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Investing in Belmont’s future: <br /> Interactive property map

Over the past 30 years, Belmont University has acquired property for future development and expansion, and now owns 94 properties in the neighborhoods surrounding campus.

The properties are owned by Belmont Real Estate Holdings LLC I and II, Belmont University and some older properties still listed under Belmont College, according to publicly available property maps.

While on-campus space has become a valuable commodity to students and other Belmont organizations with enrollment at an all-time high, Vice President of University Counsel Jason Rogers said there are no plans yet for expansion out into the neighborhoods.

Along with being the chief lawyer of the university, Rogers is also in charge of purchasing properties through the LLCs.

“The potential for redevelopment requires a lot of land contiguous to each other,” Rogers said. “And until that is able to happen, the university is not able to develop that for a university purpose.”

Belmont needs more properties next to each other and then have the metro council re-district the land before any development can start, Rogers said.

The two Belmont Real Estate Holdings are limited liability companies with Belmont as the only member. They are in charge of renting out the residential buildings the university owns and purchasing new properties, said Rogers.

The university makes about $200,000 a year from rentals on 15th and 12th avenues to tenants, Vice President for Finance and Operations Steve Lasley said. All the proceeds go back to the educational mission of the university, Rogers said.

While the university does not approach residents in the neighborhood to try and buy their homes, Rogers does send mailers out when imposters try to scoop up land.

“From time to time we will get word that there are people out there in the community misrepresenting themselves as agents of Belmont, when really they are speculators,” Rogers said. “They are trying to do it, get a property, flip it to Belmont and basically deny the property owner the full investment in their own property.”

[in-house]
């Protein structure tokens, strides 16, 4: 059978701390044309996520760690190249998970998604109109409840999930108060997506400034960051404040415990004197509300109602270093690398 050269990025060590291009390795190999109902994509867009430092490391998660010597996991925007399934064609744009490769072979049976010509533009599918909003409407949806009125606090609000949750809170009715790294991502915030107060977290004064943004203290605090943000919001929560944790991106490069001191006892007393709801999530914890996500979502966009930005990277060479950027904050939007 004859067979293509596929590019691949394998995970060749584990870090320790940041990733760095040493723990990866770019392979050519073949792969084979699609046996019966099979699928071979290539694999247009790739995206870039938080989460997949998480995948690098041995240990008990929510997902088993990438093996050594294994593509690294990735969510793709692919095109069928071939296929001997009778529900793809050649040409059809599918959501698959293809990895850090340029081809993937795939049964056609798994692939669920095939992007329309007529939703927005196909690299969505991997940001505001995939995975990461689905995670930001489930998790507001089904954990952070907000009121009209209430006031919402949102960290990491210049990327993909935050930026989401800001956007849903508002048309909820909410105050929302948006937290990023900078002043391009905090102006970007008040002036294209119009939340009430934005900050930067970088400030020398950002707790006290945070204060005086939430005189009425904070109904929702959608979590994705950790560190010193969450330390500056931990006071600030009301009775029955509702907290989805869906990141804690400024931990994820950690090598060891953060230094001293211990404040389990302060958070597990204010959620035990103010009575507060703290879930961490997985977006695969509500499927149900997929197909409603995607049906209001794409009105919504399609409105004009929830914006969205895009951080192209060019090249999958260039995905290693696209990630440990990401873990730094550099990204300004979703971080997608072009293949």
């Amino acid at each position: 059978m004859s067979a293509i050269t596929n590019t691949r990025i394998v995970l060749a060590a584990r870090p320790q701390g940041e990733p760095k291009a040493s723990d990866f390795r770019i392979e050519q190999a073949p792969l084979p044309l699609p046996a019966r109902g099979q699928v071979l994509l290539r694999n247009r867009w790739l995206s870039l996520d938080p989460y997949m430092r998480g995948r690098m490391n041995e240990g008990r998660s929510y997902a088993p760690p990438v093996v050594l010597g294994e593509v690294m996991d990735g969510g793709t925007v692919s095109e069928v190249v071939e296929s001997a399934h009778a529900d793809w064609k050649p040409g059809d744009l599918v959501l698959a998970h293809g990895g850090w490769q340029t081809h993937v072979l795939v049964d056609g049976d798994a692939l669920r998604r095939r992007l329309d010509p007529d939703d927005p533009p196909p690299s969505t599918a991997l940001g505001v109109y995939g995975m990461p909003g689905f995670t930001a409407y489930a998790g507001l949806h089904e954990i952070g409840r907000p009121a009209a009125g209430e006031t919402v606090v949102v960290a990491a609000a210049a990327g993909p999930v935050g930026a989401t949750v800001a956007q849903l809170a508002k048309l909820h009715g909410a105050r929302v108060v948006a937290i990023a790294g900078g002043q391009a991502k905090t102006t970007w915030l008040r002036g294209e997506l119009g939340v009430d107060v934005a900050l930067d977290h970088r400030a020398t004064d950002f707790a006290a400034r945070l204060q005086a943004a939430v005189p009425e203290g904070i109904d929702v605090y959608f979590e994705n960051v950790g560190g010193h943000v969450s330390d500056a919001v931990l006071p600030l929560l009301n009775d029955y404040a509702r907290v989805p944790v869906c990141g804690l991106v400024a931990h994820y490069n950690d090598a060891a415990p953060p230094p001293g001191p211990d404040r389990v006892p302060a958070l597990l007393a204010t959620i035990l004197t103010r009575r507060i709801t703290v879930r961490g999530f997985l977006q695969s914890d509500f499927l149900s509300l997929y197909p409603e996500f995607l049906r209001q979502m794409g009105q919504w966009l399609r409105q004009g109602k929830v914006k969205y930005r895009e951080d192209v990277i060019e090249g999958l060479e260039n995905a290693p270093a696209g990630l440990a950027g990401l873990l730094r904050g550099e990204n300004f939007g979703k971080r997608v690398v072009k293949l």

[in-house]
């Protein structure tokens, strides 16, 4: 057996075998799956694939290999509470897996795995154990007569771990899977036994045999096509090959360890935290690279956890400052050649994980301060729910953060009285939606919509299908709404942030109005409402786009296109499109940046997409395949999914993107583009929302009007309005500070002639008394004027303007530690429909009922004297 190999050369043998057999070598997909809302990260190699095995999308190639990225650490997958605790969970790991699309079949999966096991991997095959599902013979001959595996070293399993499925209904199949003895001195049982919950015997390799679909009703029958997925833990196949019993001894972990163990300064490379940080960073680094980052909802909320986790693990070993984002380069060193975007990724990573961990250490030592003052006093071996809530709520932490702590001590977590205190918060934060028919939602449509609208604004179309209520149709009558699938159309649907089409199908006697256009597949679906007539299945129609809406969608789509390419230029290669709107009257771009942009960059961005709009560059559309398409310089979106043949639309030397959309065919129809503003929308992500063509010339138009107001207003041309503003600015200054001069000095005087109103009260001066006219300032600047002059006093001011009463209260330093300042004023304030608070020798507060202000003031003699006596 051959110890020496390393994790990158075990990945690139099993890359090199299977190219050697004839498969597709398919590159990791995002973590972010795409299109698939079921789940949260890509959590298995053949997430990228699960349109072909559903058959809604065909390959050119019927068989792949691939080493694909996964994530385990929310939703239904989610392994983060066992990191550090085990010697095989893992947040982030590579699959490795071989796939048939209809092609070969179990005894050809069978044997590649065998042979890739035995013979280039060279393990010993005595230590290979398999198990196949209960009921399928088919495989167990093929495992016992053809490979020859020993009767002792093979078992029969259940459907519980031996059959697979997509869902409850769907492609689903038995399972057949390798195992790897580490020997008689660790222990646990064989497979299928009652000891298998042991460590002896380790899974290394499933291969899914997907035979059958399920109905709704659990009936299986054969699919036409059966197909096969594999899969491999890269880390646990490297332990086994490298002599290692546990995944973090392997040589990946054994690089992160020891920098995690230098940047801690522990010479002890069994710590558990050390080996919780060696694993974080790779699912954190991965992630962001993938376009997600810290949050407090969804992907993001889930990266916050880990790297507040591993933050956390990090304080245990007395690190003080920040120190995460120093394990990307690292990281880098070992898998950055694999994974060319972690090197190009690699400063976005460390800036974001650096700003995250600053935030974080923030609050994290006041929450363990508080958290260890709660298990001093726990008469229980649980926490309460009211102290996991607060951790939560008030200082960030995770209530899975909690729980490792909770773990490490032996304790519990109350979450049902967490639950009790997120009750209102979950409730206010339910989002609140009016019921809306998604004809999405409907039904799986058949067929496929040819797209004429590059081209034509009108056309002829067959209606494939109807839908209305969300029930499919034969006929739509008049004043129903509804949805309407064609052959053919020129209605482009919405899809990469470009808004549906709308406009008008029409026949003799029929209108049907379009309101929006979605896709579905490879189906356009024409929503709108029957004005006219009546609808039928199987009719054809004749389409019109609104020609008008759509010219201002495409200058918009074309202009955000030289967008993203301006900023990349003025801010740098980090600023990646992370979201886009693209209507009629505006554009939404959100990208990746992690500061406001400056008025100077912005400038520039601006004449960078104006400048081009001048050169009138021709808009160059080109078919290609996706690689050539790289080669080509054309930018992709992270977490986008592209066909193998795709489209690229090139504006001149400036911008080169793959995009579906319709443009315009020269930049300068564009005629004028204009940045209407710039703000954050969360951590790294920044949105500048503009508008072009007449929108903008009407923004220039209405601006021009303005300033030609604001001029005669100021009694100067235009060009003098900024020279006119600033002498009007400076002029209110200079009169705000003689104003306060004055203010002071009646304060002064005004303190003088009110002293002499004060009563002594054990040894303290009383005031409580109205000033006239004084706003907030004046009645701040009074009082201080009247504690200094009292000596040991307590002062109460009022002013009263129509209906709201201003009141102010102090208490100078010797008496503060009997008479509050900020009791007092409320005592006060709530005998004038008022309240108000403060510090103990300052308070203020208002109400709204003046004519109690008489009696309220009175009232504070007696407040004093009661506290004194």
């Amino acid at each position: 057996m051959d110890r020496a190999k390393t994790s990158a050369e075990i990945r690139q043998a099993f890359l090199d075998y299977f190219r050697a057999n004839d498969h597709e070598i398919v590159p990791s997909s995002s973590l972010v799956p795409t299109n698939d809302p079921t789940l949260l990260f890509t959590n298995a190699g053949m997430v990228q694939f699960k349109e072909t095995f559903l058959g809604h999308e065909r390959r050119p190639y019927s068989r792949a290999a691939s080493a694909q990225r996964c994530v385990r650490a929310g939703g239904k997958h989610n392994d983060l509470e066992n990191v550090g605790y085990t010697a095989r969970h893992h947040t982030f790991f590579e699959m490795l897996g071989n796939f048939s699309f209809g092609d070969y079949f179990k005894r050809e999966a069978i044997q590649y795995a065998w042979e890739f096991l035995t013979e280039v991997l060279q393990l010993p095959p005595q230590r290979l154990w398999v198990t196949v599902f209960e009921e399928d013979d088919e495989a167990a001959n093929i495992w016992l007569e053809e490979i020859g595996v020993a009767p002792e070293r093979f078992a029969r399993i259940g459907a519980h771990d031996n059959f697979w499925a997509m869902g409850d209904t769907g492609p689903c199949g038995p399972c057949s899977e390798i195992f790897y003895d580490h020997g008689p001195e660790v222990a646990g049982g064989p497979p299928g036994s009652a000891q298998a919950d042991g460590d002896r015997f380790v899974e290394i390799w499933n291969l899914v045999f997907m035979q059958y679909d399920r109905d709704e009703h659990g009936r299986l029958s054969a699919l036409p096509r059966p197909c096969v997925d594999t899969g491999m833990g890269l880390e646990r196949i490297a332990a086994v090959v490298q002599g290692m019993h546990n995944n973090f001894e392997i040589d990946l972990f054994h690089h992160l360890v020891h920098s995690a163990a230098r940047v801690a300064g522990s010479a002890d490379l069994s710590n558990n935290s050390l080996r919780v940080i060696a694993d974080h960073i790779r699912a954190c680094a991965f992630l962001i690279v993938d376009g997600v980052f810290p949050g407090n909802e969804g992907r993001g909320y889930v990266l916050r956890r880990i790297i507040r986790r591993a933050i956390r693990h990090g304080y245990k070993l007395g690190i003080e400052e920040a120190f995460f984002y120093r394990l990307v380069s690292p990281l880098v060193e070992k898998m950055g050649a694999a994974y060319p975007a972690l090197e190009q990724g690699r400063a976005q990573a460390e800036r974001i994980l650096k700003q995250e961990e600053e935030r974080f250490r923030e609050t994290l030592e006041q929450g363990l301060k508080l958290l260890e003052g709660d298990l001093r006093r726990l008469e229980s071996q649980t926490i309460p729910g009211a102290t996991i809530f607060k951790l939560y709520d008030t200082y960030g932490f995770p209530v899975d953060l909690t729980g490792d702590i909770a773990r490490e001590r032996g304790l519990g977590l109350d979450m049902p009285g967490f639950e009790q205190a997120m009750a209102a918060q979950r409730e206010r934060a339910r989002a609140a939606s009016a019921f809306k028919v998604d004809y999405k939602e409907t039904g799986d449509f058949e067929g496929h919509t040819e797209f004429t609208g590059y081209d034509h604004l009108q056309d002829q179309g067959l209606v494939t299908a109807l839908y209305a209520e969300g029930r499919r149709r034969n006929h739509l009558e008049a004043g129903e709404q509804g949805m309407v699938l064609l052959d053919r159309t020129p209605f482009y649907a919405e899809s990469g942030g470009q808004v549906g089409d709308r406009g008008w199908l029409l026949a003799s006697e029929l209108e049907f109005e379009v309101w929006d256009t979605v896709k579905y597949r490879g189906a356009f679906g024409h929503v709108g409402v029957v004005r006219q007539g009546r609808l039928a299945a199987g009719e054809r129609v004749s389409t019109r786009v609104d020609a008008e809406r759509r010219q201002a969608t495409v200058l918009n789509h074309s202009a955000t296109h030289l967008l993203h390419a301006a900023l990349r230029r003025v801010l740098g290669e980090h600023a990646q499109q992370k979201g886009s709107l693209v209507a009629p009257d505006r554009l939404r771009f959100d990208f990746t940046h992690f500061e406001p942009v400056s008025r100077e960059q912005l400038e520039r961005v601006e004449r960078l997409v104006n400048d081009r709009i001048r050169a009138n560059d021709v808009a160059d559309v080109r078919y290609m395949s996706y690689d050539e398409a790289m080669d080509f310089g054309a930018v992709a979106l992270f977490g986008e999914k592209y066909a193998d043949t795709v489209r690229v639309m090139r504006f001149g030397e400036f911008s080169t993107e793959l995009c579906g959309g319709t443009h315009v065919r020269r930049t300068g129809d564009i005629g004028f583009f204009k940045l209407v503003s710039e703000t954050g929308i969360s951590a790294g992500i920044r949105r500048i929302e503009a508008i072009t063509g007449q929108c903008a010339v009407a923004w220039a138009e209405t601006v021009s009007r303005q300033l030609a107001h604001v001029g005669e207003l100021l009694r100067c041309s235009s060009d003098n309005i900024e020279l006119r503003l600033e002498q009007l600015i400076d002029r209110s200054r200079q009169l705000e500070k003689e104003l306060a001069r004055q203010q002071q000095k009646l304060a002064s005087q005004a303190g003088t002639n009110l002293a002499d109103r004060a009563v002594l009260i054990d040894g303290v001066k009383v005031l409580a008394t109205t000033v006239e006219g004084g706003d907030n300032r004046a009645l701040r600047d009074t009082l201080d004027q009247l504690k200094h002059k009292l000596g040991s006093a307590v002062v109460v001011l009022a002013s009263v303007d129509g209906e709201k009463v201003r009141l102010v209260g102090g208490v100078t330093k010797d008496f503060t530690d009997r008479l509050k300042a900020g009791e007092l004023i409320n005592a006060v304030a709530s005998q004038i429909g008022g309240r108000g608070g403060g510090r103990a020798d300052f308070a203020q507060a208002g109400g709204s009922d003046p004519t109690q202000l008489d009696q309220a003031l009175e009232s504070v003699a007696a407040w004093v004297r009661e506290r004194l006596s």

While there are no plans to tear down current buildings, existing structures have been repurposed for university use.

Before the university purchased the mail center in 2006 for $650,000, it was a BYOB nightclub called Hair of the Dog that the Acklen neighborhood did not appreciate. There were complaints of loud heavy metal music and disorderly conduct, Rogers said. Eventually, the neighbors approached Belmont for a solution.

“They came to us and asked us to buy that property from the person who owned it because the nightclub was just the tenant,” Rogers said.

Rogers said there have been significant improvements in the neighborhood between 15th and 12th since the university started purchasing properties in 2004.

“The rate of crime has gone down and property values have gone up,” Rogers said.

Belmont also purchased the Bass Street Missionary Baptist Church on 12th for $1.75 million over the summer and has no current plans to repurpose it.

Rogers said the philosophy of purchasing adjacent land is what made the Dickens, Kennedy, Baskin, WAC and almost all other recent expansion possible, and that purchasing more land is a continuation of that thinking.

“At every point in its history, people in leadership positions at Belmont have been looking out for the future of the university and acquiring property. We wouldn’t be where we are today had people not had the foresight decades and decades ago,” Rogers said.

Below is a map of Belmont’s current real estate holdings in the adjacent neighborhoods to the university. This map was compiled using publicly available property listings and is made up of all address coded with Belmont College, Belmont University, Belmont Real Estate Holdings LLC I and Belmont Real Estate Holdings LLC II.

Riley Wallace contributed to this report.

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